The European Union is set to block some countries from accessing parts of the bloc's financial market for the first time, an EU document seen by Reuters showed, a step that will ring alarm bells in Britain in the run up to Brexit.
The document takes stock of the EU's so-called "equivalence" system, under which Brussels grants financial-market access to non-EU banks, investment firms, clearing houses or credit rating agencies if it deems their home rules to be suitably aligned with those of the bloc.
It is the system that Britain will likely have to use after it leaves the EU if UK firms are to avoid the expense of setting up new financial hubs in the bloc.
The European Commission posted notices on its website earlier this year showing it intended to withdraw equivalence for credit rating agencies in Australia, Brazil, Singapore and Argentina as they had not matched tougher rules for regulation of such agencies in the bloc.
The draft document, due to be published by the European Commission next week, confirms the equivalence will be revoked because of the divergence in regulation.
The EU has adopted over 280 equivalence decisions involving 30 countries outside the bloc and has never withdrawn one before.
The move is a stark warning to Britain that it would have to stay aligned with EU rules if it wants its trading platforms, clearing houses and other financial firms to have direct access to customers in the bloc.
"The Commission directly informed the jurisdictions affected about its intention to repeal their equivalence regime and offered an opportunity to the third-country authorities concerned to come back," the document said.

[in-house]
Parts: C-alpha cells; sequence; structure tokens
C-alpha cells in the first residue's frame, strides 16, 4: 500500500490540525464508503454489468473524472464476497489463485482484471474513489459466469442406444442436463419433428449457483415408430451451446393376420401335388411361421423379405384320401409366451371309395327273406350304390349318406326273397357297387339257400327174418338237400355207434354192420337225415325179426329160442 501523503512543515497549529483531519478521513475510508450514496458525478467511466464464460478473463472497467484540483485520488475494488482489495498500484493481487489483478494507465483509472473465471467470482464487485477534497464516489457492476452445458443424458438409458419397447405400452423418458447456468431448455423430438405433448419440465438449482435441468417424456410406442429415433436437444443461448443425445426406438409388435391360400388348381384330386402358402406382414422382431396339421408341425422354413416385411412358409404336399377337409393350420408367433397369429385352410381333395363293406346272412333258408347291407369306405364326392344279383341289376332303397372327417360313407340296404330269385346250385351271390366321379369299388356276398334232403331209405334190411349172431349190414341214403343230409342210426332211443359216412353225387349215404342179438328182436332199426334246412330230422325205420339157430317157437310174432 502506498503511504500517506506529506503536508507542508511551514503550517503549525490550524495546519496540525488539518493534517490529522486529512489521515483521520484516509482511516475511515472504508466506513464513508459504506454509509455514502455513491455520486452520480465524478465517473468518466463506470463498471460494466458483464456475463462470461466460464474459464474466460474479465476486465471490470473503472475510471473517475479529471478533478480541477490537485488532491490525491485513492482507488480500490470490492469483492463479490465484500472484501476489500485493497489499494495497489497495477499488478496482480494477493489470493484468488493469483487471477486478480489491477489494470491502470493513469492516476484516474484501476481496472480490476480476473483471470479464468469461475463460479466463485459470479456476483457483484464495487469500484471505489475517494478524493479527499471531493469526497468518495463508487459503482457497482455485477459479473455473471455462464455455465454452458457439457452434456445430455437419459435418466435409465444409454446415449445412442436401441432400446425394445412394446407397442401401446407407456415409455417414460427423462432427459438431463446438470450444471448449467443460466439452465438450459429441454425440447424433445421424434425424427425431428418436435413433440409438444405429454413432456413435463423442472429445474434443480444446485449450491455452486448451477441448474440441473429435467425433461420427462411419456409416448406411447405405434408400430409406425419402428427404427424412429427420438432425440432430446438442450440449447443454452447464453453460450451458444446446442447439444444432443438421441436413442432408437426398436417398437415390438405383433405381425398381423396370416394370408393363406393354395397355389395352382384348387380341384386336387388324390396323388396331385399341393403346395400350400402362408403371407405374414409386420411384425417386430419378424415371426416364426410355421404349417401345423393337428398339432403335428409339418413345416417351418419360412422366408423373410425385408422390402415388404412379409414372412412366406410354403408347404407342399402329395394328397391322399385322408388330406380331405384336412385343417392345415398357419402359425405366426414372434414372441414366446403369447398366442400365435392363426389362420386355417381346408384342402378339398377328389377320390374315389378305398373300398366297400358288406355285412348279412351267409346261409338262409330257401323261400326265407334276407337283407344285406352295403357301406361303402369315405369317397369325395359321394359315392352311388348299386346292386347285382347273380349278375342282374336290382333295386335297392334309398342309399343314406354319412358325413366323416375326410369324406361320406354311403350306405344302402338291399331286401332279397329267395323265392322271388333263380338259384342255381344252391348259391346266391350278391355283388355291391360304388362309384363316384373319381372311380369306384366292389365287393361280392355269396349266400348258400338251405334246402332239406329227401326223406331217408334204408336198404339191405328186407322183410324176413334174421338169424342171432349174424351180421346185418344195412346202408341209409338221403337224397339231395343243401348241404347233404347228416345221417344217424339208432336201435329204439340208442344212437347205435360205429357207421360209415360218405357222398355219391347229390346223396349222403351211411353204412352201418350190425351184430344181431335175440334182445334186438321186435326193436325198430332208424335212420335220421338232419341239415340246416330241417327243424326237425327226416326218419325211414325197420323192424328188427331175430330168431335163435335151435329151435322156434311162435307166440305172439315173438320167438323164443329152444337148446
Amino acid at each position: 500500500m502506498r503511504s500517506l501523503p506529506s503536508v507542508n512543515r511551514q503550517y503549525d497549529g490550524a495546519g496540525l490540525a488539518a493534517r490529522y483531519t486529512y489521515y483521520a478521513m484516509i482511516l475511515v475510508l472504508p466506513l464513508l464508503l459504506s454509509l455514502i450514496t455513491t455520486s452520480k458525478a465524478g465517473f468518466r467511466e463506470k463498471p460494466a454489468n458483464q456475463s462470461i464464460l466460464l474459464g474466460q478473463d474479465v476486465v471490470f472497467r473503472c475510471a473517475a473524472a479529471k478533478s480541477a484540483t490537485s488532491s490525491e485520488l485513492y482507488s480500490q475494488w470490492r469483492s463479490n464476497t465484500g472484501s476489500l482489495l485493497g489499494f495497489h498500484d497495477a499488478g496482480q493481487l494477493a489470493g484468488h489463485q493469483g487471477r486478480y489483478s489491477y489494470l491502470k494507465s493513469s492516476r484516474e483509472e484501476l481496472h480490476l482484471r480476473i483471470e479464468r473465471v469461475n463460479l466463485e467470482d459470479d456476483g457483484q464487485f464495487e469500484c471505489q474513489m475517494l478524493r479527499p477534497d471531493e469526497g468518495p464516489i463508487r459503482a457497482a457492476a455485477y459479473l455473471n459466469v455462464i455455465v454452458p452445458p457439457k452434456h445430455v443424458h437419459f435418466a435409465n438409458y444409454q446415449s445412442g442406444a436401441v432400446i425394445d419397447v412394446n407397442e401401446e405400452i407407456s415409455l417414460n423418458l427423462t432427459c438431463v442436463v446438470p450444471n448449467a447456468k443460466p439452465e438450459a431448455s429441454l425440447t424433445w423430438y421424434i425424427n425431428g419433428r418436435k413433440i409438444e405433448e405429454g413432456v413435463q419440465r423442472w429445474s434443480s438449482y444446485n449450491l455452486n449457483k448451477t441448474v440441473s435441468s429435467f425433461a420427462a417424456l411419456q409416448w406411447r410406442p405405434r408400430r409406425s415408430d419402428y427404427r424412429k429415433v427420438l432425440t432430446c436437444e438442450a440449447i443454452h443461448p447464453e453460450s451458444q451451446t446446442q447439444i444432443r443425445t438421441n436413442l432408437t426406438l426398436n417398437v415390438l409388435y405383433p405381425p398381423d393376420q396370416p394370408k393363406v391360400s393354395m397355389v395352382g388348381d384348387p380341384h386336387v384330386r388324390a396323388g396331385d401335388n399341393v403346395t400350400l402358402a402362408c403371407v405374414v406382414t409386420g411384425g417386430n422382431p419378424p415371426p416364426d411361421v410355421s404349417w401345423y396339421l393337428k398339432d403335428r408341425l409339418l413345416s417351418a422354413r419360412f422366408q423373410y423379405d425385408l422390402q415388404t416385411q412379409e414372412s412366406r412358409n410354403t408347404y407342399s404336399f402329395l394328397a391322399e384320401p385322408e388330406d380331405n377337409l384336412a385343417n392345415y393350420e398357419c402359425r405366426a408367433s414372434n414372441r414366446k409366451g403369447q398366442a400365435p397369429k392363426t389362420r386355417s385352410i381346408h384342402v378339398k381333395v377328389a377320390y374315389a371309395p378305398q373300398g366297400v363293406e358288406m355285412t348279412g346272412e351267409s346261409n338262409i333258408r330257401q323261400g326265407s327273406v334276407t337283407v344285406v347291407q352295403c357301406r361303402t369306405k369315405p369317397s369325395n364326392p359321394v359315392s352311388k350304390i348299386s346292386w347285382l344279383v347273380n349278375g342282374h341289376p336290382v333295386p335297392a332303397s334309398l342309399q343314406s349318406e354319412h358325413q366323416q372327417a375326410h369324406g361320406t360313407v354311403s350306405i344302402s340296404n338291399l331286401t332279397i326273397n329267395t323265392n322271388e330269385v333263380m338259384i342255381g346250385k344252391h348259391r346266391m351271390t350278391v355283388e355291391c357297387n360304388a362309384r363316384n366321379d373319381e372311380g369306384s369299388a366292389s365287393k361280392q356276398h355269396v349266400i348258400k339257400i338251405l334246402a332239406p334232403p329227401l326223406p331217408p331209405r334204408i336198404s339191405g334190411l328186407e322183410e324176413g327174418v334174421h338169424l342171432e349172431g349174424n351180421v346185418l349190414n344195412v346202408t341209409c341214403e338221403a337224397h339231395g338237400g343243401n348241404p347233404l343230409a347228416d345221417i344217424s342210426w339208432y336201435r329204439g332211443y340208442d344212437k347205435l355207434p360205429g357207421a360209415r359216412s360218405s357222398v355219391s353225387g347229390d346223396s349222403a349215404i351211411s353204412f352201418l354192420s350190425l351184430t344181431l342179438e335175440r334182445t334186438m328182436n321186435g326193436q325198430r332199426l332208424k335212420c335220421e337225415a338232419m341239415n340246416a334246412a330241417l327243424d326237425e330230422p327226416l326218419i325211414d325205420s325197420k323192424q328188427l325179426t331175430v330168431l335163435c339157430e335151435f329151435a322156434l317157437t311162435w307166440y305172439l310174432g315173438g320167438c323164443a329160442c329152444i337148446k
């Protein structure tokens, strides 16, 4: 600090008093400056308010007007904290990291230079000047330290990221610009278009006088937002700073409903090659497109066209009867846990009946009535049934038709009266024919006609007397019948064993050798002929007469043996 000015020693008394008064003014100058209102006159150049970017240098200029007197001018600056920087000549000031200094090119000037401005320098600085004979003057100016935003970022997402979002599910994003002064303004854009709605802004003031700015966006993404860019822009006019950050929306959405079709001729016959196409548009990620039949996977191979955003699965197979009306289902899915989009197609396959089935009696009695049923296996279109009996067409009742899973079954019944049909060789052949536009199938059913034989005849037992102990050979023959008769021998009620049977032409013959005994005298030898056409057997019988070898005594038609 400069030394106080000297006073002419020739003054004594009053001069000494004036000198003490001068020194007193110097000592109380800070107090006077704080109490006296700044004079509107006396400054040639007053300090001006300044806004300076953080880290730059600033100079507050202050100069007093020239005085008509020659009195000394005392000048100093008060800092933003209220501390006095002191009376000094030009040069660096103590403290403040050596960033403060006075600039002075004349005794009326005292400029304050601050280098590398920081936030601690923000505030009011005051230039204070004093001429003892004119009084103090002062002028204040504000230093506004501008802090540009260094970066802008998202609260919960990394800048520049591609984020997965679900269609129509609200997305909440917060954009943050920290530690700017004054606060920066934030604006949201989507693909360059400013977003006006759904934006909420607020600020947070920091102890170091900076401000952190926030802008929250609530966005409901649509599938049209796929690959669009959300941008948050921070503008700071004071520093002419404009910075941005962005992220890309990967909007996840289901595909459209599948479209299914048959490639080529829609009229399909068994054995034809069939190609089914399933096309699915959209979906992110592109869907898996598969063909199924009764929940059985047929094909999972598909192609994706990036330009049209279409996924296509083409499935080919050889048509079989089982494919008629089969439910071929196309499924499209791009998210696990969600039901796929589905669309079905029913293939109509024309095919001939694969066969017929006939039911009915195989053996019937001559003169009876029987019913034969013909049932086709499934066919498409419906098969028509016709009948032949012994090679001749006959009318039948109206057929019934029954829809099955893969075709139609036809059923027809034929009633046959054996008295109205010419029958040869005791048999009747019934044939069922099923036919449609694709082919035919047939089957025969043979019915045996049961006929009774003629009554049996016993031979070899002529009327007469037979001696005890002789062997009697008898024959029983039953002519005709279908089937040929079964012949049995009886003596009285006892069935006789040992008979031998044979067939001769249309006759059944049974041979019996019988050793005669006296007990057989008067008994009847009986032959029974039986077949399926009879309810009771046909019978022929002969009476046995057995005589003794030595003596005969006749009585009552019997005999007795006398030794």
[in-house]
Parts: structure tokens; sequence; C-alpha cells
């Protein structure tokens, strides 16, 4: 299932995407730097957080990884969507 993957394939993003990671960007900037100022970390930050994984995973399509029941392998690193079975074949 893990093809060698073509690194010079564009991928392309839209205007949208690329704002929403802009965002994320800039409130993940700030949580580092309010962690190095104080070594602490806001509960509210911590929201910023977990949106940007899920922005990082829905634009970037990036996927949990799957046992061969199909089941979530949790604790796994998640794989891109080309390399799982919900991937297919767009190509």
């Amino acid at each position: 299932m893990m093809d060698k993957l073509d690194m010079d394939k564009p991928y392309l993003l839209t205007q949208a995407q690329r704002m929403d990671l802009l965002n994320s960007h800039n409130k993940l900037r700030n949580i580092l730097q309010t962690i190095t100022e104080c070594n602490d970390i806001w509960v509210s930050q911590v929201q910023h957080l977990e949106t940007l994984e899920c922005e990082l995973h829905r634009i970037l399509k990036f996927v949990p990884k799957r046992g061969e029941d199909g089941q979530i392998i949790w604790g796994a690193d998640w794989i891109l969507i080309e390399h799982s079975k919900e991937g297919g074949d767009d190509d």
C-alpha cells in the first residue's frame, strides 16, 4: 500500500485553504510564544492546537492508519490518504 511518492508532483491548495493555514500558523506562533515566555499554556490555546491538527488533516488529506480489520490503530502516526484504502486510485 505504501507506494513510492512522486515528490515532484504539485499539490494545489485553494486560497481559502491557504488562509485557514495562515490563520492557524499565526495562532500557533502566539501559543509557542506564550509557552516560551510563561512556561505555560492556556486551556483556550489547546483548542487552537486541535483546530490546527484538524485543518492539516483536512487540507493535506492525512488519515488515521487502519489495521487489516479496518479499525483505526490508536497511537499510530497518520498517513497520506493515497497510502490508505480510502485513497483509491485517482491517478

"This illustrates how monitoring may result in reviewing decisions, including repealing where justified."
The Bank of England and Britain's Financial Conduct Authority have said that Britain, home to one of the world's biggest financial centers, must not become a "taker" of EU rules.
But bankers expect the EU will be rigorous when it comes to deciding if Britain can have equivalence based market access given that the bloc is keen to build up it own capital market.
Britain has called for "enhancements" to make the equivalence system more predictable and transparent - in theory it can be withdrawn with a month's notice.
The EU's document stresses that in future equivalence won't be an one-off decision, with third countries closely monitored to ensure no divergence in rules or standards of supervision.
The EU is already toughening equivalence conditions for foreign clearing houses, aimed specifically at the London Stock Exchange's LCH unit in London, which clears the bulk of euro denominated interest rate swaps. (Reuters)